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Testing many pelican themes

calendar image I've been looking at how Pelican works, and was working with many different themes, and of course, after a while, it became annoying to have to make repeated calls to see what the content looks like in different themes. So I put this together:

for theme in $(
    find themes/pelican-themes \
        -type d \
        -not -empty \
        -depth 1 \
    | grep -v ".git/" \
    | cut -f3 -d/ \
    | sort
)
do 
    printf "${theme}: "
    pelican content \
        -o output/${theme} \
        -s pelicanconf.py \
        -t themes/pelican-themes/${theme}
done 2>&1 | tee log

Graphs and diagrams in documentation via Makefiles

Mermaid is a very useful way of writing a form of Markdown that defines graphs - like this:

    graph TD
    A[Christmas] -->|Get money| B(Go shopping)
    B --> C{Let me think}
    C -->|One| D[Laptop]
    C -->|Two| E[iPhone]
    C -->|Three| F[fa:fa-car Car]

After you run a document with the above through Mermaid, you'll get an image like this:

PS1

Being able to draw simple diagrams like this is clearly very useful when documenting software systems and data flows. I often use Sphinx when writing docs and it comes with a Makefile so that you can simply make docs …

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Bluetooth tethering an Edison

There are good instructions on how to tether an Edison to Bluetooth in the docs but I've found them a little difficult to follow, and I'm not certain that it worked "as is" for me, so here's my version.

-2: Comment-out the local WiFi from /etc/wpa_supplicant/wpa_supplicant.conf. The rig prefers WiFi over BT - a decision I very much agree with - but you'll need to ensure that you don't have any WiFi going on for a while until you get this sorted out.

-1: bluetoothd --version If you don't have the correct bluetoothd you're going to be in trouble …

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Git branch, status and colour in your prompt guide

I use git via the terminal and not through UI tools (though I do use Sourcetree to understands the flow of commits), and I recently found a very helpful change for my prompt:

PS1

It's turned out to be really helpful and not difficult to set up. All of the changes are in my .profile:

COLOR_RED="\033[0;31m"
COLOR_YELLOW="\033[0;33m"
COLOR_GREEN="\033[0;32m"
COLOR_OCHRE="\033[38;5;95m"
COLOR_BLUE="\033[0;34m"
COLOR_WHITE="\033[0;37m"
COLOR_RESET="\033[0m"

function parse_git_branch {
     git branch 2> /dev/null | sed -e '/^[^*]/d' -e 's/* \(.*\)/\1/'
}

function git_color {
  local git_status="$(git …
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Gerrit survival guide

At work, we use gerrit. It's different to git and to github, and we didn't get the right kind of training on howto use it. This is a self-assembled survival guide. If you can articulate the differences between a merge and a rebase then this is not for you!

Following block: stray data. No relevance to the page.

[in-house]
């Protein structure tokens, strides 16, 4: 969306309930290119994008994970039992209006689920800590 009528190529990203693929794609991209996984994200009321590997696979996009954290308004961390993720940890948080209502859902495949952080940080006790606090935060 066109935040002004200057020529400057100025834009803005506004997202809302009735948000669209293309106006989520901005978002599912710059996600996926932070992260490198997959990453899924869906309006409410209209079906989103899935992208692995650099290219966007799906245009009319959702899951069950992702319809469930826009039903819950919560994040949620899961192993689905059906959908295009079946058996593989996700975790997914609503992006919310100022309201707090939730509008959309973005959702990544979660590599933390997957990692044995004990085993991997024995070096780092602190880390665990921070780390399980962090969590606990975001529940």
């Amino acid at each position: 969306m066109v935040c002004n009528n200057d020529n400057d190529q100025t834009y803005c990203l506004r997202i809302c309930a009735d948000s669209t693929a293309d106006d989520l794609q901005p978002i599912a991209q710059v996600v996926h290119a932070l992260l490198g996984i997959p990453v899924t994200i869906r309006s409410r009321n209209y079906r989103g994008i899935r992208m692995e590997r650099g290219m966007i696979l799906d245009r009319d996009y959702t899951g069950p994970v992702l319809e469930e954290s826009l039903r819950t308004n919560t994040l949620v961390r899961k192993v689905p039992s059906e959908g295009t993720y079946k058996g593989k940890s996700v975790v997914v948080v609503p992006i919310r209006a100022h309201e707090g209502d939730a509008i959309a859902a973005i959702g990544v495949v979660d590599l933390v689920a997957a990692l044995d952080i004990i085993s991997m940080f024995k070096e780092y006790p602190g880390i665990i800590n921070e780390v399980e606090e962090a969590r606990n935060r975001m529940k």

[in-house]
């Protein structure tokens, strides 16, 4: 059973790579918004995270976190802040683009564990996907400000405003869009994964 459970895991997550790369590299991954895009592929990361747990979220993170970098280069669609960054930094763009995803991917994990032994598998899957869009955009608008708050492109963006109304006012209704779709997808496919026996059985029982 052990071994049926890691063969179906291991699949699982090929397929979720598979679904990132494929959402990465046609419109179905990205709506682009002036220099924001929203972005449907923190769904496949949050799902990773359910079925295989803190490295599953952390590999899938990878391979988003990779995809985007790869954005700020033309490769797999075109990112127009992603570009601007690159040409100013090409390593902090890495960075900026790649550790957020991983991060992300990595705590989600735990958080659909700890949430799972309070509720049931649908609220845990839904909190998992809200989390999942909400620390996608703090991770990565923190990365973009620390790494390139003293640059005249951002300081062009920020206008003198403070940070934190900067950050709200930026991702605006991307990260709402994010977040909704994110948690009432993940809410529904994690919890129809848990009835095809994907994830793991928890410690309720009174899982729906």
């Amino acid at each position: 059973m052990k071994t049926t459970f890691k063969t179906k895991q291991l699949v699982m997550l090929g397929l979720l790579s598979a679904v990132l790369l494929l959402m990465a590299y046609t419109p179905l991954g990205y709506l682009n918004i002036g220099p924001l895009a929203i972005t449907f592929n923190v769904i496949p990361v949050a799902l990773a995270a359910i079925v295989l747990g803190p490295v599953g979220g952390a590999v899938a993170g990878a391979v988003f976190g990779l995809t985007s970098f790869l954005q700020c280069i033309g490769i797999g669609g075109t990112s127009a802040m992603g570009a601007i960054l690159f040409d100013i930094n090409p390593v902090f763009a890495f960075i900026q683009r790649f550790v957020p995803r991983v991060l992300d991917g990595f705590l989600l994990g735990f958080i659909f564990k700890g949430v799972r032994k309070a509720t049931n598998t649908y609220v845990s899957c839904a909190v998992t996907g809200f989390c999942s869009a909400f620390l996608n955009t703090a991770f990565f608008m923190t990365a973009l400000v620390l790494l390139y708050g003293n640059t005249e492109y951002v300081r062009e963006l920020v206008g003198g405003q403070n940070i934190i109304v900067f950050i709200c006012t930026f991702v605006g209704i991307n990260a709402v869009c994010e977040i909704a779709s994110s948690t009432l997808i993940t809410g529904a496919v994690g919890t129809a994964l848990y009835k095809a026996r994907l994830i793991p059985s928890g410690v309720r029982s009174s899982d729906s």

Initial checkout

Your initial checkout should look something like this:

git clone ssh://you@gerrit.hostname:29418/project/sub-project && scp -p -P 29418 you@gerrit.hostname:hooks/commit-msg sub-project/.git/hooks/

You should then find yourself on the master branch.

You want to do some work

Create a local branch to …

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Parsing dates in Java

calendar image Clearly, the correct way to deal with dates in Java is with Joda, but I've been looking at a project which doesn't have Joda installed already, and I haven't earned the right to rearrange that project's dependencies and build patterns. It's also a project that needs to run on lower-specced machines (I'm used to writing server code, but this is destined for things like watches), so there are likely to be reasons I don't understand why external modules will not be welcome.

Here's my current thinking:

import javafx.util.Pair;  // <<<- this woould be replaced with the Pair in the Android …
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Finding a server in a datacentre

At work, we're in the process of moving datacentres and some of my (extensive) monitoring needs to be updated. In particular, I have a monitor on Hadoop jobs which looks for job names of a specific pattern and posts them to a TeamUp calendar so that we can see what's running where. Over the weekend, the old datacentre's Hadoop job-trackers were shut down - now my monitor is complaining that it can't connect.

The datacentre migration does not have a central documentation location showing the URLs of old and new (for reasons I cannot understand, the ops people decided to change …

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Tidying up build server workspaces

You're not going to want to do this - but if you have to do it ...

I have a job that needs 200+ GB of disk to run. I have build servers which do have that kind of space, but as they are shared servers, other jobs can take some of that space, and occasionally I have jobs which run into the "No space left on device" problem.